Evil lurks in some cultures, and is all too often, accepted as ‘just different’. I submit, … in this case, what lurks here, proposed to be a statute of international law, is barbaric.
What I’m attempting to expose here, is the culture of nations who live by Sharia law, a foundational belief, they’re trying to push on the entire world. Is this acceptable to you?
It seems fitting to include a quote by Golda here ….. Although she was speaking of a different nation, a different situation, … it applies here, ….. it applies even moreso.
Her quote, relevant to this situation, refers to a culture of hate, a culture that lives by Islam’s Sharia Law.
“We will have peace with the Arabs when they love their children, more than they hate us.”
It seems asinine that one could find fault with protecting the world’s children from drugs — from narcotics and psychotropic substances, but that’s what I’m exposing.
I’m confident that Golda and all who love children, would agree with how wrong it is, to oppose protecting children.
However, when asked to confirm the agreement proposing to protect the children of the world, from narcotics and other dangerous drugs, the representatives of these 4 nations Afghanistan, Mauritania, Iran, and Saudi Arabia ‘expressed reservations’.
But their “reservation” seems to explain that they disagreed with the proposed law – ‘in case that protection, should come into conflict with Sharia law.
I ask: If Sharia law is moral, ….. (and all I’ve read indicates it’s not moral, rather it’s based on barbaric traditions which subjugate women and children) … But if Sharia is moral, … how could it conflict with this new proposed law? I contend that Sharia law is not moral!
Their issuing no further reason, or explanation of their reservation, is unacceptable!
I believe, it’s time for the spokespersons of these Islamic nations to make their case, and explain why and how they think that protecting children from narcotic drugs and psychotropic substances could ever be wrong ….. and how protecting children, could ever come into conflict with Sharia law!
Proposals like this, poised to become statutes of International law, usually move through the process so slowly, that nobody questions them. I do; you should as well.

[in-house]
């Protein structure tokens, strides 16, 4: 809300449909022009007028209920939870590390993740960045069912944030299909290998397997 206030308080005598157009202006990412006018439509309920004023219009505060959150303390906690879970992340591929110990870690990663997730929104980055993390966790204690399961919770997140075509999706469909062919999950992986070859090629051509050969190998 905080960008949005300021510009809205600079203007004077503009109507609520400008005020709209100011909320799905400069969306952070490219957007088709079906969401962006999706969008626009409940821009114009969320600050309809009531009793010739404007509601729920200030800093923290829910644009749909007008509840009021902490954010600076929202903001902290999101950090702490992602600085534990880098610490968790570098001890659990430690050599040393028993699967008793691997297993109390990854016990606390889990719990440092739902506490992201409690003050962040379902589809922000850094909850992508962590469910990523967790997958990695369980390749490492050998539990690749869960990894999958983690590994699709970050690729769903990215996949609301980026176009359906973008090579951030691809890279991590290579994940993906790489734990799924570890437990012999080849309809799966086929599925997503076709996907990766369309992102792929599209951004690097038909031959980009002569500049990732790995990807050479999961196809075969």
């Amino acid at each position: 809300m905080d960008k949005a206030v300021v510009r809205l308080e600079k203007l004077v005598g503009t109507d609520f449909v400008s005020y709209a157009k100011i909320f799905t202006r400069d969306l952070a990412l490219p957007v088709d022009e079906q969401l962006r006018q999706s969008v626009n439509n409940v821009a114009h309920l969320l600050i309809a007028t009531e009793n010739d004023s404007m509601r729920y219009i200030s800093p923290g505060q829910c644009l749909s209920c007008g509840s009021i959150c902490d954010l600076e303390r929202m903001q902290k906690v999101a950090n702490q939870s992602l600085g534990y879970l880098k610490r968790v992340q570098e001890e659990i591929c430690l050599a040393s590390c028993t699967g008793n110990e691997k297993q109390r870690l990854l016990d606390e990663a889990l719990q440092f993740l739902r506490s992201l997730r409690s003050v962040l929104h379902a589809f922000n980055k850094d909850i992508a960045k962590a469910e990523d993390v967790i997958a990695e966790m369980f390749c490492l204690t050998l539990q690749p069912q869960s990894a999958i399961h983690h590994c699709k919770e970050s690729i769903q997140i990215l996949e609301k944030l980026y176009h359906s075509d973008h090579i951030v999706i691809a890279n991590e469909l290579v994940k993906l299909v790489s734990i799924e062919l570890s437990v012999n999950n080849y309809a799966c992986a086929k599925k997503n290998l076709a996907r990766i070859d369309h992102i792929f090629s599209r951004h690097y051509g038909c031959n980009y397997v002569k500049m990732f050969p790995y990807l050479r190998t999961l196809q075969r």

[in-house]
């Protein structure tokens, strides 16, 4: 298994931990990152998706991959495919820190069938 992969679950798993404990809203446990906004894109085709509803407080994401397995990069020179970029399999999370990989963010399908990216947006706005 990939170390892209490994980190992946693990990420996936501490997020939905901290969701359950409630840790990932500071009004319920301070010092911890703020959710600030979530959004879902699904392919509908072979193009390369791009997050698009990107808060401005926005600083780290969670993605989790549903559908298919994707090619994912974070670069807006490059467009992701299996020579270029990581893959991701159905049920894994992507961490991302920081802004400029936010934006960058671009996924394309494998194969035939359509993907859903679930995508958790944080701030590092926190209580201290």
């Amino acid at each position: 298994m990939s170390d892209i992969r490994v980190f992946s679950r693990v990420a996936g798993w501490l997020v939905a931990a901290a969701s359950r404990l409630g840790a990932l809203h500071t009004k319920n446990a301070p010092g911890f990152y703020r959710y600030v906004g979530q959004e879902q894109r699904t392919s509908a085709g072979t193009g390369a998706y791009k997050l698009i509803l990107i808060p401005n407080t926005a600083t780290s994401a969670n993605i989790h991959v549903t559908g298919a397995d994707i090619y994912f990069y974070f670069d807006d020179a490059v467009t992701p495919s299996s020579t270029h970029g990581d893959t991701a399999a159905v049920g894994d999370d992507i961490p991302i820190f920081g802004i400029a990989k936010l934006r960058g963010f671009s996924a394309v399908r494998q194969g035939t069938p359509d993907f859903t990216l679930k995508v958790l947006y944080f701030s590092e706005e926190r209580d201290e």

Like it or not, these protections are a “human right,” or they should be! Isn’t protecting children a basic parental obligation?
Where these proposals deal with Human Rights, for Children, … that should be common sense – love of children is all-too-often, just taken for granted.
I suspect, it was expected that the proposal would slide on through, even with the reservations, and that the “reservations” would likely be buried in some minority report.
This time, …. they didn’t.
This proposed law, offers a perfect opportunity to expose the evil foundation of a cultural way of life that presents itself as an entire religion.
To see the text, follow the link below, leading to the document titled : “The Right of Children to be Protected from Narcotic Drugs and Psychotropic Substances”, written by Stephan Dahlgren and Roxana Stere.
I agree with the authors of this proposed law. Yet the “reservations” referred to, that these 4 nations wanted, … are an egregious offence to everyone, and the language of these nations, expressing “reservations” needs to be brought into the light of day, and challenged publicly.
Within this article, I’ve copied the text below, for you to read, (colored text); it’s there to facilitate your finding it easily – it’s on page 6 of 23, if you chose to look at the proposed law..
On Page 6:
This paper will in the following be discussing the Convention on the Rights of the Child and its Article 33. It is now worth noting that no country has expressly made a reservation against Article 33 in CRC. Afghanistan, Mauretania, Saudi Arabia, and Iran have made a general reservation against all Articles if these should come into conflict with Sharia law.
The elaborate procedure for assuming legal responsibility in hard law contrasts sharply with soft law. In the latter case the “law” can be created through an in-promptu vote in the General Assembly, or at a Global Conference. States are in these votes often not represented by Head of State, but rather by its UN Ambassador or Head of Delegation etc. 5.
Footnote 5: In doctrine it has also been expressed that vague provisions in Treaties might be reduced to soft law, since they are not creating any clear obligations on the State Party.